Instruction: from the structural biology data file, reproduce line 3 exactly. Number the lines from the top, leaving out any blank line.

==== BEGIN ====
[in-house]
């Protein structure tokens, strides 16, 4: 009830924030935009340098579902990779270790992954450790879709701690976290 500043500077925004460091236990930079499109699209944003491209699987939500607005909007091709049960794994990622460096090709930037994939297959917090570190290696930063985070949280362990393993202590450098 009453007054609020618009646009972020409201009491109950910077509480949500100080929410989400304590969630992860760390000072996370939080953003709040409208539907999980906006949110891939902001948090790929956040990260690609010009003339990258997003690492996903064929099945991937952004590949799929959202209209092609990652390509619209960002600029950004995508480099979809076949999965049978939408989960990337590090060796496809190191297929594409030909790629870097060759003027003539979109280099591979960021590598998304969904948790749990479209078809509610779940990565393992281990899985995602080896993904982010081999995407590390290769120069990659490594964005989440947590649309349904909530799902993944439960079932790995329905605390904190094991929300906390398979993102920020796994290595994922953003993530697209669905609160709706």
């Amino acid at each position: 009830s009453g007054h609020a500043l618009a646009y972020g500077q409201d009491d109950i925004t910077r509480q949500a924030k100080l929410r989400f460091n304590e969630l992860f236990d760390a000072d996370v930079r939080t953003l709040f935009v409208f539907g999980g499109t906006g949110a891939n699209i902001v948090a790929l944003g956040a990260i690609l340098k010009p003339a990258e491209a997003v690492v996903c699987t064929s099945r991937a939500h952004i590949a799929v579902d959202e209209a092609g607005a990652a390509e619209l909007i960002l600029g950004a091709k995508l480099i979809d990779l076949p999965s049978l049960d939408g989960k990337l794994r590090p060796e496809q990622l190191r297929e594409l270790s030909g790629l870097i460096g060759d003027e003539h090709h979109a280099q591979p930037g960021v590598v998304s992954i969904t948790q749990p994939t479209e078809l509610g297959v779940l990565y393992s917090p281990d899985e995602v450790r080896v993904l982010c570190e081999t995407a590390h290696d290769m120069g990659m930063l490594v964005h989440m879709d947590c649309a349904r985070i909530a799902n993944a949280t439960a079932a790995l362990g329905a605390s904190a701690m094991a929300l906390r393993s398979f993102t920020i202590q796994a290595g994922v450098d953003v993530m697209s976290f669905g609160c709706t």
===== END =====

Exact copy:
């Amino acid at each position: 009830s009453g007054h609020a500043l618009a646009y972020g500077q409201d009491d109950i925004t910077r509480q949500a924030k100080l929410r989400f460091n304590e969630l992860f236990d760390a000072d996370v930079r939080t953003l709040f935009v409208f539907g999980g499109t906006g949110a891939n699209i902001v948090a790929l944003g956040a990260i690609l340098k010009p003339a990258e491209a997003v690492v996903c699987t064929s099945r991937a939500h952004i590949a799929v579902d959202e209209a092609g607005a990652a390509e619209l909007i960002l600029g950004a091709k995508l480099i979809d990779l076949p999965s049978l049960d939408g989960k990337l794994r590090p060796e496809q990622l190191r297929e594409l270790s030909g790629l870097i460096g060759d003027e003539h090709h979109a280099q591979p930037g960021v590598v998304s992954i969904t948790q749990p994939t479209e078809l509610g297959v779940l990565y393992s917090p281990d899985e995602v450790r080896v993904l982010c570190e081999t995407a590390h290696d290769m120069g990659m930063l490594v964005h989440m879709d947590c649309a349904r985070i909530a799902n993944a949280t439960a079932a790995l362990g329905a605390s904190a701690m094991a929300l906390r393993s398979f993102t920020i202590q796994a290595g994922v450098d953003v993530m697209s976290f669905g609160c709706t």